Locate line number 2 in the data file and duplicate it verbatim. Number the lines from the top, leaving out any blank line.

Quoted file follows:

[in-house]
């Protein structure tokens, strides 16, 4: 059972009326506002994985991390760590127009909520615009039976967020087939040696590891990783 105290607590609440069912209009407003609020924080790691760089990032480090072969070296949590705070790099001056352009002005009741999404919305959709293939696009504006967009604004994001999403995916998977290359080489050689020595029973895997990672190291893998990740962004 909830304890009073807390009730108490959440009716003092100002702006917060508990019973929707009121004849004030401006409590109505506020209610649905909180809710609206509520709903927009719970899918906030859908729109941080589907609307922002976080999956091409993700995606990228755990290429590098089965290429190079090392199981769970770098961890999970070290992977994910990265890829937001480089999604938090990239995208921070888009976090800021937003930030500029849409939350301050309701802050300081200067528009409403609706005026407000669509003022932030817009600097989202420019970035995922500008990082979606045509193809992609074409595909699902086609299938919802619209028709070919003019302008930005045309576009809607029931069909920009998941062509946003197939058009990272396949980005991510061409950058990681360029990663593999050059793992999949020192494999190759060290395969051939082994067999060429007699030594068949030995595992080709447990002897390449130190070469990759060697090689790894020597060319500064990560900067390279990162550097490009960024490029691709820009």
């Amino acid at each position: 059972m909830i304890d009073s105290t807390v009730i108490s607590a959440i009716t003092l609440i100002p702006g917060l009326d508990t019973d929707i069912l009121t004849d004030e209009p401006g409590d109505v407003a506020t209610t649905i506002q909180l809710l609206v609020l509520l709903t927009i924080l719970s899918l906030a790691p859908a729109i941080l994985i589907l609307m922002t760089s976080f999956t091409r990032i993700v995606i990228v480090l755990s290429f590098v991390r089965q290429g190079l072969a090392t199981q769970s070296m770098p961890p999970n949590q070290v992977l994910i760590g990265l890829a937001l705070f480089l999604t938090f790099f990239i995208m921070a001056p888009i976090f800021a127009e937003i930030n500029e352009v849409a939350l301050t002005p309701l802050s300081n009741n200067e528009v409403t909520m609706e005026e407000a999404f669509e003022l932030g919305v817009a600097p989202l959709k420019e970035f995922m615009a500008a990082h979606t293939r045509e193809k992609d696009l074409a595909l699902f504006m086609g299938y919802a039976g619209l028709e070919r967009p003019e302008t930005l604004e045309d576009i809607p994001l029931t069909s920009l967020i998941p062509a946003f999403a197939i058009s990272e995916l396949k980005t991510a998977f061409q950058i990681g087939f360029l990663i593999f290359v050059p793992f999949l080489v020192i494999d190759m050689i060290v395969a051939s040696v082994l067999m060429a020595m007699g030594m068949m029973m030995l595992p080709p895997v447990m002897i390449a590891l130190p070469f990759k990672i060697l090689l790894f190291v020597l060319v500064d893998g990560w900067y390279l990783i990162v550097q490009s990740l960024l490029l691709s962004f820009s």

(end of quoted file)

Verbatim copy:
């Protein structure tokens, strides 16, 4: 059972009326506002994985991390760590127009909520615009039976967020087939040696590891990783 105290607590609440069912209009407003609020924080790691760089990032480090072969070296949590705070790099001056352009002005009741999404919305959709293939696009504006967009604004994001999403995916998977290359080489050689020595029973895997990672190291893998990740962004 909830304890009073807390009730108490959440009716003092100002702006917060508990019973929707009121004849004030401006409590109505506020209610649905909180809710609206509520709903927009719970899918906030859908729109941080589907609307922002976080999956091409993700995606990228755990290429590098089965290429190079090392199981769970770098961890999970070290992977994910990265890829937001480089999604938090990239995208921070888009976090800021937003930030500029849409939350301050309701802050300081200067528009409403609706005026407000669509003022932030817009600097989202420019970035995922500008990082979606045509193809992609074409595909699902086609299938919802619209028709070919003019302008930005045309576009809607029931069909920009998941062509946003197939058009990272396949980005991510061409950058990681360029990663593999050059793992999949020192494999190759060290395969051939082994067999060429007699030594068949030995595992080709447990002897390449130190070469990759060697090689790894020597060319500064990560900067390279990162550097490009960024490029691709820009």